The overarching question imparting urgency to this exploration is: Can U.S.-Russian contention in cyberspace cause the two nuclear superpowers to stumble into war? In considering this question we were constantly reminded of recent comments by a prominent U.S. arms control expert: At least as dangerous as the risk of an actual cyberattack, he observed, is cyber operations’ “blurring of the line between peace and war.” Or, as Nye wrote, “in the cyber realm, the difference between a weapon and a non-weapon may come down to a single line of code, or simply the intent of a computer program’s user.”
Dr. Khalil al-Anani, Adjunct Professor at the School of Advanced International Studies (SAIS) at Johns Hopkins University, will provide an analysis of Egypt's transition in light of the ongoing political crisis where divisions and polarization are still pervasive.
This event will be moderated by Tarek Masoud, Associate Professor of Public Policy, Harvard Kennedy School.
Part of the 2013-2014 study group series on “Muslims and Democratic Politics: A Comparative and Inter-Disciplinary Inquiry” co-sponsored by the Center for European Studies at Harvard University and the Graduate Workshop "Islam and the West."
About Dr. Khalil al-Anani:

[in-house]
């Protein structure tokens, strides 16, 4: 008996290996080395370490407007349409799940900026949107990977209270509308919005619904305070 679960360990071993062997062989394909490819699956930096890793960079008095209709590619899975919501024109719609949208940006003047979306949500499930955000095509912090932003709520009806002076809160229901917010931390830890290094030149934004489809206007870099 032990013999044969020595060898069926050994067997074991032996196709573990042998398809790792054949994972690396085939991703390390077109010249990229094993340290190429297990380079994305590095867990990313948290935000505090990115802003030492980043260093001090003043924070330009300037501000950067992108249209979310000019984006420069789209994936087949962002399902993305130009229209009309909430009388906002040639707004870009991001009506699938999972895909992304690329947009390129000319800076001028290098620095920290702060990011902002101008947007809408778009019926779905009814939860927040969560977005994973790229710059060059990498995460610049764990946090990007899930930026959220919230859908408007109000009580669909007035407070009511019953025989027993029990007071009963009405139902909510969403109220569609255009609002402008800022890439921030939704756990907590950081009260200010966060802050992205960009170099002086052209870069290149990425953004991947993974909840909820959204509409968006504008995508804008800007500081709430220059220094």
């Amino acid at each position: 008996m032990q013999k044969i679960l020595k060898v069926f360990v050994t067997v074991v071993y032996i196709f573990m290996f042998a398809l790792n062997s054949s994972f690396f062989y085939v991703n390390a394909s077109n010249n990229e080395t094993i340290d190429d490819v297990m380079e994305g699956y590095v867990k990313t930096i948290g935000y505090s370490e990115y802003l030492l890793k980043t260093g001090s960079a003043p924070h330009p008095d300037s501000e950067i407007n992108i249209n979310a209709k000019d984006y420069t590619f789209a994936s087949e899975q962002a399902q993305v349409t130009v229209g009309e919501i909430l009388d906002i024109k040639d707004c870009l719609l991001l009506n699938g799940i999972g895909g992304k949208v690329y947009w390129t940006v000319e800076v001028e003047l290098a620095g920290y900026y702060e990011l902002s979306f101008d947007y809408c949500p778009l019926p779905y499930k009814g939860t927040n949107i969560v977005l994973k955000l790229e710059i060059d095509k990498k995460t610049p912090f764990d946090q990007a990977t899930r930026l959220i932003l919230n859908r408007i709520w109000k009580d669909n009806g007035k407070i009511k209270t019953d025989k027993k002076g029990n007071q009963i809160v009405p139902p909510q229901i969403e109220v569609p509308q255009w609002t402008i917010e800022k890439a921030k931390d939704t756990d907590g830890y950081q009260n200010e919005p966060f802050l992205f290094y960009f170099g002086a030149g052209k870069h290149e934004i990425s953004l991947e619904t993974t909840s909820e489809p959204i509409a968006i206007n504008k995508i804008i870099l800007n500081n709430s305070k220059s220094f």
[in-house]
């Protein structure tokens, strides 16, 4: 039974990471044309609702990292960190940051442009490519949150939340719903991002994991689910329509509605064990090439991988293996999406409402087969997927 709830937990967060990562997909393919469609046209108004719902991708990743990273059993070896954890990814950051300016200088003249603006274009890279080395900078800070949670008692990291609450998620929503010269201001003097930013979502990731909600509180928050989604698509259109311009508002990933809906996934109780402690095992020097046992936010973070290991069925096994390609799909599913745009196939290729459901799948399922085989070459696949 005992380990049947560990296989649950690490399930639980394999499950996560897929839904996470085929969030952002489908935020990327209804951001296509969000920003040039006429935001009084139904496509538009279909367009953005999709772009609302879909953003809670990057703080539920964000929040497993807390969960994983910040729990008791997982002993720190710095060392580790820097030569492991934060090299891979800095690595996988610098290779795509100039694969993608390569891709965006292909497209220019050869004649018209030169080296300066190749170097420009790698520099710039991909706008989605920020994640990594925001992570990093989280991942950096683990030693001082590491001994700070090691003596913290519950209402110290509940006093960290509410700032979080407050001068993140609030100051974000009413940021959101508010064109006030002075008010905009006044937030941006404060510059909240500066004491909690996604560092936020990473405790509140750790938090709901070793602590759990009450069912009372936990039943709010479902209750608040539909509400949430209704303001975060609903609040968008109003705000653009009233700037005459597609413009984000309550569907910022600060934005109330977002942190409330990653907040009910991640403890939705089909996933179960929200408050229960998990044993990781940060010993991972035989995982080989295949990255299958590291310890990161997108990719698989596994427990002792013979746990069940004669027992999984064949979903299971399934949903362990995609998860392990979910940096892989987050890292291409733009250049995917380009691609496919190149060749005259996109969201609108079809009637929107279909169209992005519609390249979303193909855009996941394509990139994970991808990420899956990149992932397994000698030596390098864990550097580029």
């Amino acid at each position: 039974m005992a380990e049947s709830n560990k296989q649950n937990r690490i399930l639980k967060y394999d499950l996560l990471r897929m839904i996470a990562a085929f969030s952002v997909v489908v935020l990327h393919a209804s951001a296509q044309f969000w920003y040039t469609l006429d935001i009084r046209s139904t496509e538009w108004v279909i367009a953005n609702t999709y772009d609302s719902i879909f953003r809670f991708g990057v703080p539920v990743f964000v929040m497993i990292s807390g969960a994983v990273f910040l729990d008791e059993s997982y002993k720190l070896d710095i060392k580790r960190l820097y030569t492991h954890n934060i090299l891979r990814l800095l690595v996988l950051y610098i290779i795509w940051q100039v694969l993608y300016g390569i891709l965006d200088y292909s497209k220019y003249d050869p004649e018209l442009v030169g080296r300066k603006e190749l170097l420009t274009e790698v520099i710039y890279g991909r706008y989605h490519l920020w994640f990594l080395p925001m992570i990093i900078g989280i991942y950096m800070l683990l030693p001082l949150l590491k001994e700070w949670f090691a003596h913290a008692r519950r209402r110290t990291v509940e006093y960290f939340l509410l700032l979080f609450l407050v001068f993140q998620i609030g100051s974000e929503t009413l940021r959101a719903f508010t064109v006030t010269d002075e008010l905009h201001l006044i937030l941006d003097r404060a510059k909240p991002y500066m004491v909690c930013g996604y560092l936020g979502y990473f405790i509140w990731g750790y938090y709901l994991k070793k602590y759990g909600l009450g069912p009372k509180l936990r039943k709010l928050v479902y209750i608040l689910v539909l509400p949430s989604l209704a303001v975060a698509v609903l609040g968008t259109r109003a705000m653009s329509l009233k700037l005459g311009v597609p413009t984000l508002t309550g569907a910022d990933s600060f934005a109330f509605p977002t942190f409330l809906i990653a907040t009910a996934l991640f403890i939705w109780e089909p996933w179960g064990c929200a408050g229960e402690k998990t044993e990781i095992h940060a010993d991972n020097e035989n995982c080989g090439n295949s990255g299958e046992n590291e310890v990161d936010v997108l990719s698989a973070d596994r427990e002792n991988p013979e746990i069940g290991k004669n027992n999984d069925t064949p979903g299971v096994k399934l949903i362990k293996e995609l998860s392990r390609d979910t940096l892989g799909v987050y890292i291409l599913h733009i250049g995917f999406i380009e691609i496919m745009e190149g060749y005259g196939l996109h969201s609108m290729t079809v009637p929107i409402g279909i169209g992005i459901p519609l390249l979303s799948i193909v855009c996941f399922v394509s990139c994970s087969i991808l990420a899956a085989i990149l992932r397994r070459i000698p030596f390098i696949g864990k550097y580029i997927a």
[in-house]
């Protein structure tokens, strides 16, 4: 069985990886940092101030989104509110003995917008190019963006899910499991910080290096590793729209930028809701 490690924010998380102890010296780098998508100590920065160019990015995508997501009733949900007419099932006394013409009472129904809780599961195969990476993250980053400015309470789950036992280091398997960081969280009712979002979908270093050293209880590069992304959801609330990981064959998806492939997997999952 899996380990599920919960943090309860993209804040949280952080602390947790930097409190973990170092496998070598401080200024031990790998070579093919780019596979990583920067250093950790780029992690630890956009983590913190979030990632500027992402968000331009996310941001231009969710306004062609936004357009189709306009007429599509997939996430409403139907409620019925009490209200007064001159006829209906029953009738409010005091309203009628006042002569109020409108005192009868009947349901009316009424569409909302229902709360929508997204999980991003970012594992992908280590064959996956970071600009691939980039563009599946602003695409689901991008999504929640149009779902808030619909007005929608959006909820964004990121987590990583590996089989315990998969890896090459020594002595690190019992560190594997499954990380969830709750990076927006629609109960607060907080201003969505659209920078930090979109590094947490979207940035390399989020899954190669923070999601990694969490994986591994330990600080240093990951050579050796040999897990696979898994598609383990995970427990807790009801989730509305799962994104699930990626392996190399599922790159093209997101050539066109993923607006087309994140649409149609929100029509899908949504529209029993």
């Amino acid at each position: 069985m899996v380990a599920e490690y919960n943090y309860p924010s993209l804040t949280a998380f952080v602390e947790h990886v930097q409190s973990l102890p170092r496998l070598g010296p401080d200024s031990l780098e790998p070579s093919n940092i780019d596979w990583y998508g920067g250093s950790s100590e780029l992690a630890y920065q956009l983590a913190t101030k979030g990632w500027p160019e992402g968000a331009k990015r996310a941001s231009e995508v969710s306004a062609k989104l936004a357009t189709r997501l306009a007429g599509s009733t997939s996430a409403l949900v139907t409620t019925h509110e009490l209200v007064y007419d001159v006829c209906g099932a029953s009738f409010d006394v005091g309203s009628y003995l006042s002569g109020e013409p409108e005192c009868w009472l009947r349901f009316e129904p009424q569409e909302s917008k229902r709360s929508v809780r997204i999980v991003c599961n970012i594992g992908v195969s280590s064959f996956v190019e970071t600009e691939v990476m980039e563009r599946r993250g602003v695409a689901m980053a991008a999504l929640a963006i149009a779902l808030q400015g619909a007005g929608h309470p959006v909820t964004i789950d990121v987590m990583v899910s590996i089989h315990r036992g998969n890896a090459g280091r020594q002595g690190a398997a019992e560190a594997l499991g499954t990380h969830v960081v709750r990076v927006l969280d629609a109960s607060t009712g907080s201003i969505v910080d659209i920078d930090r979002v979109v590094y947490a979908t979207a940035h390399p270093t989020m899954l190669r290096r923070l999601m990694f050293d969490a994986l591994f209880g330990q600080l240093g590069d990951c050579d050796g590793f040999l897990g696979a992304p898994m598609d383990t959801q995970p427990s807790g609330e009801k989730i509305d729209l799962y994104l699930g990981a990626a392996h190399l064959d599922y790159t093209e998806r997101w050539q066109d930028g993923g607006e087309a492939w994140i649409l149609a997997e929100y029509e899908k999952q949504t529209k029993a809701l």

Dr. Khalil al-Anani is an Adjunct Professor of Middle Eastern Studies at Johns Hopkins School of Advanced International Studies (SAIS). He is a leading academic expert on Islamist movements, Egyptian politics, and democratization in the Middle East. He served as a Resident Senior Scholar at The Middle East Institute, as a Scholar of Middle East politics at the School of Government and International Affairs at Durham University (UK), as a Visiting Fellow at the Brookings Institute in Washington, D.C. and as a Senior Scholar at Al-Ahram Foundation in Cairo.
He is the author and coauthor of several books in both Arabic and English, including “Inside the Muslim Brotherhood: Religion, Identity, and Politics” (forthcoming), “Elections and Democratization in the Middle East” (co-editor, Palgrave MacMillan, 2014), and “Political Islam in the Middle East: Past, Present, and Future” (Cairo, International Center for Strategic and Future Studies, 2007).
He also has published several journal articles, policy papers, and Op-Ed pieces in leading journals and newspapers including Washington Post, Foreign Policy and others. He writes a bi-monthly column in the pan Arab newspaper Al-Hayat and in the Cairo-based Al-Ahram Weekly and is a frequent commentator on Arab and international media, including CNN, BBC, Al Jazeera and Alhurra.
He has a PhD in Political Science from Durham University, UK.